Anyone can use this Basic Strength Program to get started building strength and muscle mass. This program is based on the latest research on resistance training for strength and hypertrophy.
It is designed for use during the first 3-6 months of training for people who either have no experience with strength training at all, or who are unfamiliar with brief, high intensity training.
After the first 3-6 months of training, you will make better progress with a customized program that tailors exercise selection and training volume and frequency to your unique muscle fiber type distribution and recovery ability.
To start implementing all of the exercises I recommend in the Gaining Strength program you will need the following equipment:
This Basic Strength Program consists of 2 slightly different full body training routines, alternated thrice weekly:
You do these thrice weekly with 48-72 hours between. For example, do routine A on Monday, B on Wednesday, and A on Friday. The next week do B on Monday, A on Wednesday, and B again on Friday.
Multiple studies have shown that adding direct exercises for biceps and triceps to any routine that includes a multi-joint vertical pull – i.e. chin up or pulldown – and a multi-joint pressing motion (dips, chest press, shoulder press) on average produces no greater strength or size of arm muscles.
However, if you really feel the need to add direct arm work, I suggest adding a set of bicep curls to the end of routine A, and a set of tricep extensions to the end of routine B.
Here is the general warm up I recommend:
When using proper exercise execution with submaximal loads permitting at least 6 repetitions, the specific warm up is built into the work set during the first one-third to one-half of the set when you move a bit more slowly than is actually possible at that point, as described in earlier. Moreover, research has shown that on average specific warm ups have practically no benefit when you are training with submaximal loads allowing 6-20 repetitions.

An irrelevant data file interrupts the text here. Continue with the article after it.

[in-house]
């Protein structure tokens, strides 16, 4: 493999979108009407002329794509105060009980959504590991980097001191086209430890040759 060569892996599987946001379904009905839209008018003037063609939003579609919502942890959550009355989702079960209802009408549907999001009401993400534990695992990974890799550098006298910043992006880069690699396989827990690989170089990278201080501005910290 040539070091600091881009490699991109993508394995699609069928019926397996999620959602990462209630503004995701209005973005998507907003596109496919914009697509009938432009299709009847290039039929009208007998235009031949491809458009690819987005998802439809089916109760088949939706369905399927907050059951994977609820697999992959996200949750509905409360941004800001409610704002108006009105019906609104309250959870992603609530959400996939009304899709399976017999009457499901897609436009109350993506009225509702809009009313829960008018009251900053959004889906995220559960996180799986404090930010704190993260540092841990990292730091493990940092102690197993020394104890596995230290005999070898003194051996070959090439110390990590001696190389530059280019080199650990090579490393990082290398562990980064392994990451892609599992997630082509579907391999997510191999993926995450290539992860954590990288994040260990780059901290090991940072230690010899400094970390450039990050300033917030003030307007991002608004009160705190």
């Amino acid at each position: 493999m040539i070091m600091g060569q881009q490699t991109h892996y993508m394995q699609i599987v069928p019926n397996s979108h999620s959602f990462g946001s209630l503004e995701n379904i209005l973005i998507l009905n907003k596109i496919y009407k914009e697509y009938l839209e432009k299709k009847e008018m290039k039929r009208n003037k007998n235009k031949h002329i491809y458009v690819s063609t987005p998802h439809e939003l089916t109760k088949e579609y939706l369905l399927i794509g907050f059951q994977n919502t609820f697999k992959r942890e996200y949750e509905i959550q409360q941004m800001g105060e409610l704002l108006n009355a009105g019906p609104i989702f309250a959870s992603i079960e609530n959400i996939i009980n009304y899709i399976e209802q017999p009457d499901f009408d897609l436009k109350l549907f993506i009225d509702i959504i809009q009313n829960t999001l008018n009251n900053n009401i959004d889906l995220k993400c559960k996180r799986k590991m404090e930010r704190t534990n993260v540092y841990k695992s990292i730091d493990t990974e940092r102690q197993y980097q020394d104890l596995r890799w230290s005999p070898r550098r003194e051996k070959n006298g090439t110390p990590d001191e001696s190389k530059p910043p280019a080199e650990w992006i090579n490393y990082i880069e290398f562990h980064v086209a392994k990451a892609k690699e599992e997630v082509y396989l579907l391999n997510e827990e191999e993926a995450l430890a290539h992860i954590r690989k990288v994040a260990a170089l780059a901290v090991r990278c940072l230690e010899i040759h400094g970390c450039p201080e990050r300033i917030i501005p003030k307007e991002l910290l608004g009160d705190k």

Nevertheless, if after a general warm up you still do not feel mentally and physically prepared for your first work set, include a specific warm up for the first exercise as follows:
After performing the first work set you should be quite warm and probably will have no need to perform further warm ups for that session.
Do as many reps as possible up to the goal number of repetitions on each set. You stop when you know that you will not be able to complete the next repetition in good form. While doing this simplified program you want to learn how to train to concentric muscular failure. Training to muscular failure reduces your time investment. For example, one study found no significant difference in strength gains between a training time of 7 minutes consisting of several sets to failure per exercise and 25 minutes of sets not to failure, so by training to failure or performing as many reps as possible you can reduce your training time by approximately 70% [study].
This simple strength training program includes all the best exercises for each major muscle group and is all you need to get started.
After the first 3-6 months of training, once you have learned how to train hard with a single set per exercise, you will make better progress with a customized program that tailors training volume and frequency to your unique muscle fiber type distribution and recovery ability.
If you want to get the most you can from high intensity strength training consider enrolling in my very affordable ($50/month) online coaching program which I deliver through the TrueCoach app. Learn more about the program here.
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